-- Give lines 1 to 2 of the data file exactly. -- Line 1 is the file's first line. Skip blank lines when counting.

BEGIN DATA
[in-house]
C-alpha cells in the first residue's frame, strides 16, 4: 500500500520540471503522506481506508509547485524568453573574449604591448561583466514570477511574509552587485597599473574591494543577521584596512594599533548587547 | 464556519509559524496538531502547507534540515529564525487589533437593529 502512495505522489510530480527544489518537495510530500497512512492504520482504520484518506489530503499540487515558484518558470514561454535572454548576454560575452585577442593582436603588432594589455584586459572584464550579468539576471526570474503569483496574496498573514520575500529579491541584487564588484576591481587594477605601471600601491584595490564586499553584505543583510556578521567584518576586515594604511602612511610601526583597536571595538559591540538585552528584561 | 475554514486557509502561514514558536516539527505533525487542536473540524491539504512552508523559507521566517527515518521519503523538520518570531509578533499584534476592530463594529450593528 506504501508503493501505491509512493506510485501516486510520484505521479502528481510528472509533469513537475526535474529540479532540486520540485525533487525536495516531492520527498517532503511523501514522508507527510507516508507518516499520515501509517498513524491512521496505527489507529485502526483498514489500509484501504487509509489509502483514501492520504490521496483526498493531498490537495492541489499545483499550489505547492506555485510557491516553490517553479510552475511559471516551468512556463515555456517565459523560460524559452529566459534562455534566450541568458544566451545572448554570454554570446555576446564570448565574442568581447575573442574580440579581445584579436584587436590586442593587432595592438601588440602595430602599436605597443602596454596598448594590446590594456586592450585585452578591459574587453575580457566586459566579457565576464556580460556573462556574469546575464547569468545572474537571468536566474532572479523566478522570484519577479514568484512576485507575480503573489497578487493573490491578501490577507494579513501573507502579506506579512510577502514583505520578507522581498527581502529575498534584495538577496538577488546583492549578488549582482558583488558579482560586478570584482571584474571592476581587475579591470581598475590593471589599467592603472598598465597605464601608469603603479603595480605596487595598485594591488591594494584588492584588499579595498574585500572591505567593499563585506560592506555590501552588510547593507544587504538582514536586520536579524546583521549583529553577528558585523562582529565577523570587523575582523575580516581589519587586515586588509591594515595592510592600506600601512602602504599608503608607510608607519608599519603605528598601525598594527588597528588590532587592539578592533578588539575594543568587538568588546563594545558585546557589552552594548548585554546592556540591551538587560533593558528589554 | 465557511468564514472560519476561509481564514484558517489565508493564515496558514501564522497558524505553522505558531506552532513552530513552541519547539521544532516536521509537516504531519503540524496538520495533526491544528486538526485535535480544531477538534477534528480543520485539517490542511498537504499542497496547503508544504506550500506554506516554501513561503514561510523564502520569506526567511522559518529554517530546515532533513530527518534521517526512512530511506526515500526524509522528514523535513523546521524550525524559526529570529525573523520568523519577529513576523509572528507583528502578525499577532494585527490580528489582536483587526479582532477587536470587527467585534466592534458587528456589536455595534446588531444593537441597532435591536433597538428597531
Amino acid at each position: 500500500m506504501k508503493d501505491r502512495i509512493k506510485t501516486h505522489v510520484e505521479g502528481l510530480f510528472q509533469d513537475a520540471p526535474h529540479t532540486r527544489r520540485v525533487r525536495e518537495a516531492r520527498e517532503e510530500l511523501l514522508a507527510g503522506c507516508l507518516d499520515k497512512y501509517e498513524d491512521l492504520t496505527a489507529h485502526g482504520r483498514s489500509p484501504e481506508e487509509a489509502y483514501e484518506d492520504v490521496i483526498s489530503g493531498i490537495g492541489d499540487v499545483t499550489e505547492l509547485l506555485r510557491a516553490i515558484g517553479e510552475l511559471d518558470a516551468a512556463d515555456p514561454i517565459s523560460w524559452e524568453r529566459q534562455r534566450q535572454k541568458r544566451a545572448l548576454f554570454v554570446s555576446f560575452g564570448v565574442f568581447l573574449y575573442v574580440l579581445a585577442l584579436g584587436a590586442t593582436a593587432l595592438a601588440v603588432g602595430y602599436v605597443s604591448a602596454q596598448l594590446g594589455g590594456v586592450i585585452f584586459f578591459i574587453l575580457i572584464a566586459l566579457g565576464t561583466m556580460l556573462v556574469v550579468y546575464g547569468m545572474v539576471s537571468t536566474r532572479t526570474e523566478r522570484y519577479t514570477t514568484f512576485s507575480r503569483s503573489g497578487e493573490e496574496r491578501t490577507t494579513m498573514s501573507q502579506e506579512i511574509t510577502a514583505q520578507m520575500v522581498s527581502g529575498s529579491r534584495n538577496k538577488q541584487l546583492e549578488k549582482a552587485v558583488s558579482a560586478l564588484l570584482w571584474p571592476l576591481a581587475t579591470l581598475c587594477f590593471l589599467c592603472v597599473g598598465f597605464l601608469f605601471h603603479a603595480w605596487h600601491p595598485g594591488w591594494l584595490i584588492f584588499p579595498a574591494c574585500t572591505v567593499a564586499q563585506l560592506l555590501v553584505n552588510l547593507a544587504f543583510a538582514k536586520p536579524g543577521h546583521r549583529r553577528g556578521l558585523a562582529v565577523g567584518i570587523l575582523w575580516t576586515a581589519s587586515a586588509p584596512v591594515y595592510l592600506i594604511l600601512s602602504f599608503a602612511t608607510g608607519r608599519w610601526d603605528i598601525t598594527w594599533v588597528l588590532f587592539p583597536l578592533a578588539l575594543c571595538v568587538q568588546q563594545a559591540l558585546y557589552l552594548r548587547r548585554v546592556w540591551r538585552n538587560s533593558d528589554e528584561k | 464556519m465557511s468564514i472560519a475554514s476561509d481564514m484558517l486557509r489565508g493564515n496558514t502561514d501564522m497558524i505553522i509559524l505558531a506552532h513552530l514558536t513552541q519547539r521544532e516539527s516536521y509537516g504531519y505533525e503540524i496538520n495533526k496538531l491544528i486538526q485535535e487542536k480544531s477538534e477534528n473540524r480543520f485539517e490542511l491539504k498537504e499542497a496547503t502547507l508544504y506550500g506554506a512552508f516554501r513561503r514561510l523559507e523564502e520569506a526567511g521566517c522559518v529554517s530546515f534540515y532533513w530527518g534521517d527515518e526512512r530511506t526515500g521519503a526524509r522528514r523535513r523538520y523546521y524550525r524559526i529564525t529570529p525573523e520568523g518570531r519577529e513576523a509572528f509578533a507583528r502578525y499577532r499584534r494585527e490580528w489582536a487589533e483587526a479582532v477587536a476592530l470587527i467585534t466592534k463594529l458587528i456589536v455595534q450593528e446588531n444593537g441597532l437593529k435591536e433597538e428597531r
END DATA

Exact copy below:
[in-house]
C-alpha cells in the first residue's frame, strides 16, 4: 500500500520540471503522506481506508509547485524568453573574449604591448561583466514570477511574509552587485597599473574591494543577521584596512594599533548587547 | 464556519509559524496538531502547507534540515529564525487589533437593529 502512495505522489510530480527544489518537495510530500497512512492504520482504520484518506489530503499540487515558484518558470514561454535572454548576454560575452585577442593582436603588432594589455584586459572584464550579468539576471526570474503569483496574496498573514520575500529579491541584487564588484576591481587594477605601471600601491584595490564586499553584505543583510556578521567584518576586515594604511602612511610601526583597536571595538559591540538585552528584561 | 475554514486557509502561514514558536516539527505533525487542536473540524491539504512552508523559507521566517527515518521519503523538520518570531509578533499584534476592530463594529450593528 506504501508503493501505491509512493506510485501516486510520484505521479502528481510528472509533469513537475526535474529540479532540486520540485525533487525536495516531492520527498517532503511523501514522508507527510507516508507518516499520515501509517498513524491512521496505527489507529485502526483498514489500509484501504487509509489509502483514501492520504490521496483526498493531498490537495492541489499545483499550489505547492506555485510557491516553490517553479510552475511559471516551468512556463515555456517565459523560460524559452529566459534562455534566450541568458544566451545572448554570454554570446555576446564570448565574442568581447575573442574580440579581445584579436584587436590586442593587432595592438601588440602595430602599436605597443602596454596598448594590446590594456586592450585585452578591459574587453575580457566586459566579457565576464556580460556573462556574469546575464547569468545572474537571468536566474532572479523566478522570484519577479514568484512576485507575480503573489497578487493573490491578501490577507494579513501573507502579506506579512510577502514583505520578507522581498527581502529575498534584495538577496538577488546583492549578488549582482558583488558579482560586478570584482571584474571592476581587475579591470581598475590593471589599467592603472598598465597605464601608469603603479603595480605596487595598485594591488591594494584588492584588499579595498574585500572591505567593499563585506560592506555590501552588510547593507544587504538582514536586520536579524546583521549583529553577528558585523562582529565577523570587523575582523575580516581589519587586515586588509591594515595592510592600506600601512602602504599608503608607510608607519608599519603605528598601525598594527588597528588590532587592539578592533578588539575594543568587538568588546563594545558585546557589552552594548548585554546592556540591551538587560533593558528589554 | 465557511468564514472560519476561509481564514484558517489565508493564515496558514501564522497558524505553522505558531506552532513552530513552541519547539521544532516536521509537516504531519503540524496538520495533526491544528486538526485535535480544531477538534477534528480543520485539517490542511498537504499542497496547503508544504506550500506554506516554501513561503514561510523564502520569506526567511522559518529554517530546515532533513530527518534521517526512512530511506526515500526524509522528514523535513523546521524550525524559526529570529525573523520568523519577529513576523509572528507583528502578525499577532494585527490580528489582536483587526479582532477587536470587527467585534466592534458587528456589536455595534446588531444593537441597532435591536433597538428597531